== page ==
The decision regarding Prof. Salaita was not influenced in any way by his positions on the conflict in the Middle East nor his criticism of Israel. Our university is home to a wide diversity of opinions on issues of politics and foreign policy. Some of our faculty are critical of Israel, while others are strong supporters. These debates make us stronger as an institution and force advocates of all viewpoints to confront the arguments and perspectives offered by others. We are a university built on precisely this type of dialogue, discourse and debate.
What we cannot and will not tolerate at the University of Illinois are personal and disrespectful words or actions that demean and abuse either viewpoints themselves or those who express them. We have a particular duty to our students to ensure that they live in a community of scholarship that challenges their assumptions about the world but that also respects their rights as individuals.
As chancellor, it is my responsibility to ensure that all perspectives are welcome and that our discourse, regardless of subject matter or viewpoint, allows new concepts and differing points of view to be discussed in and outside the classroom in a scholarly, civil and productive manner.
A Jewish student, a Palestinian student, or any student of any faith or background must feel confident that personal views can be expressed and that philosophical disagreements with a faculty member can be debated in a civil, thoughtful and mutually respectful manner. Most important, every student must know that every instructor recognizes and values that student as a human being. If we have lost that, we have lost much more than our standing as a world-class institution of higher education.
As a member of the faculty, I firmly believe that a tenured faculty position at the University of Illinois is a tremendous honor and a unique privilege. Tenure also brings with it a heavy responsibility to continue the traditions of scholarship and civility upon which our university is built.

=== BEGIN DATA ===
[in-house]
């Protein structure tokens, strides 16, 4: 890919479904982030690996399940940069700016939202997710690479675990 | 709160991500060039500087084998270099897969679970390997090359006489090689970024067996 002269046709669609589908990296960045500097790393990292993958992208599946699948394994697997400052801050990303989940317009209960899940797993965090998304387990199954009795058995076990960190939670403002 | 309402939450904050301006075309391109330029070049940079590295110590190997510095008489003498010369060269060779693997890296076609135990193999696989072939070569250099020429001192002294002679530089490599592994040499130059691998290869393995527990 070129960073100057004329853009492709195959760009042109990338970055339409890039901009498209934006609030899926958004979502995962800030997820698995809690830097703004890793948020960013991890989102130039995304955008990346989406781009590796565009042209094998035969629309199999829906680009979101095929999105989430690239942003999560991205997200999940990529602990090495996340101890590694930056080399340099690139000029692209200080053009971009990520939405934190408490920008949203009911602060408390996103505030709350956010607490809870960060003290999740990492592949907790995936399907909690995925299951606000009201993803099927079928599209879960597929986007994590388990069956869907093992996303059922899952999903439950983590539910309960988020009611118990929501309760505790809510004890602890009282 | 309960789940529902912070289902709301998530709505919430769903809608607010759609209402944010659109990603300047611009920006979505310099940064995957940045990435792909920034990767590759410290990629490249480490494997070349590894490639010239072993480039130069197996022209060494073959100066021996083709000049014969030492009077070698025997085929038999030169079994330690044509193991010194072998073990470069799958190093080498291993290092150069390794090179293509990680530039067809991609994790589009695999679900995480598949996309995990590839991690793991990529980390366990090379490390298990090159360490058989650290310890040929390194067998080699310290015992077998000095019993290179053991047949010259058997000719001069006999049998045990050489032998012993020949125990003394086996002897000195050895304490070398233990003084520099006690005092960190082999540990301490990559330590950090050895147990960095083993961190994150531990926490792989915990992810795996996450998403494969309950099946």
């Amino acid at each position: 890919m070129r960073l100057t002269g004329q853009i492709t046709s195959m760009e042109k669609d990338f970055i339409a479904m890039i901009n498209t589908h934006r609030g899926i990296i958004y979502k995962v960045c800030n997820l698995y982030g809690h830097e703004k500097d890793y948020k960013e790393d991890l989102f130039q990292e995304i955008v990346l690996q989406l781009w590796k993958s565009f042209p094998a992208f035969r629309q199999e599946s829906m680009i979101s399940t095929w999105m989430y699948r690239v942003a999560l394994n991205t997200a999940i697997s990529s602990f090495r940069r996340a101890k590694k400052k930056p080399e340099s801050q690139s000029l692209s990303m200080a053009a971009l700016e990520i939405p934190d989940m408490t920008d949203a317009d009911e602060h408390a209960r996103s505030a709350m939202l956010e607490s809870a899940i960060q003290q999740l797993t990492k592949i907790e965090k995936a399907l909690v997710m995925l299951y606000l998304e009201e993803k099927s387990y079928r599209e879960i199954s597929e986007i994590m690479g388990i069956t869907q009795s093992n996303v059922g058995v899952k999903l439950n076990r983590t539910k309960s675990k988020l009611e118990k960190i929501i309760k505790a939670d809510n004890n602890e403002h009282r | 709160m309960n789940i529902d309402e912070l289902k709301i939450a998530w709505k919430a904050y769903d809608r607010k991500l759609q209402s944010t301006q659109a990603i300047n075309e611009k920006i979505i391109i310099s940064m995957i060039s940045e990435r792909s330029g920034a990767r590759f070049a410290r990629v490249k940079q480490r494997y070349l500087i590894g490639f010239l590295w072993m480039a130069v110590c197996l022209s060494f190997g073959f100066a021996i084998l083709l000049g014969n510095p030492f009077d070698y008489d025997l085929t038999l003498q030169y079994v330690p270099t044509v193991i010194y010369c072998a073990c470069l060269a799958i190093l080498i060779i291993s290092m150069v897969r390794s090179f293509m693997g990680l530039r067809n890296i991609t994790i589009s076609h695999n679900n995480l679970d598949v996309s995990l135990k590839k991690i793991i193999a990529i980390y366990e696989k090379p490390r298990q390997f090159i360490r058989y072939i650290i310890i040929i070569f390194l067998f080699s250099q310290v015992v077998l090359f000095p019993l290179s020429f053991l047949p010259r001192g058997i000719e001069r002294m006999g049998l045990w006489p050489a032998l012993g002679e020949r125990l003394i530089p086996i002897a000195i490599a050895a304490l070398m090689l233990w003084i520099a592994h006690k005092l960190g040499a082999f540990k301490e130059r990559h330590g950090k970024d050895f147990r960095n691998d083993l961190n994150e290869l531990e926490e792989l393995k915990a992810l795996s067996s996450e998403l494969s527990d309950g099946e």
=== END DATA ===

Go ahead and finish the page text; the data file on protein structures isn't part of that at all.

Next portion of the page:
I am committed to working closely with you to identify how the campus administration can support our collective duty to inspire and facilitate thoughtful consideration of diverse opinions and discourse on challenging issues.
Phyllis M. Wise
Here is the full statement from Easter and other top UI officials:
Earlier today, you received a thoughtful statement from Chancellor Phyllis Wise regarding the university’s decision not to recommend Prof. Steven Salaita for a tenured faculty position on the Urbana-Champaign campus.
In her statement, Chancellor Wise reaffirmed her commitment to academic freedom and to fostering an environment that encourages diverging opinions, robust debate and challenging conventional norms. Those principles have been at the heart of the university’s mission for nearly 150 years, and have fueled its rise as a world leader in education and innovation.
But, as she noted, our excellence is also rooted in another guiding principle that is just as fundamental. Our campuses must be safe harbors where students and faculty from all backgrounds and cultures feel valued, respected and comfortable expressing their views.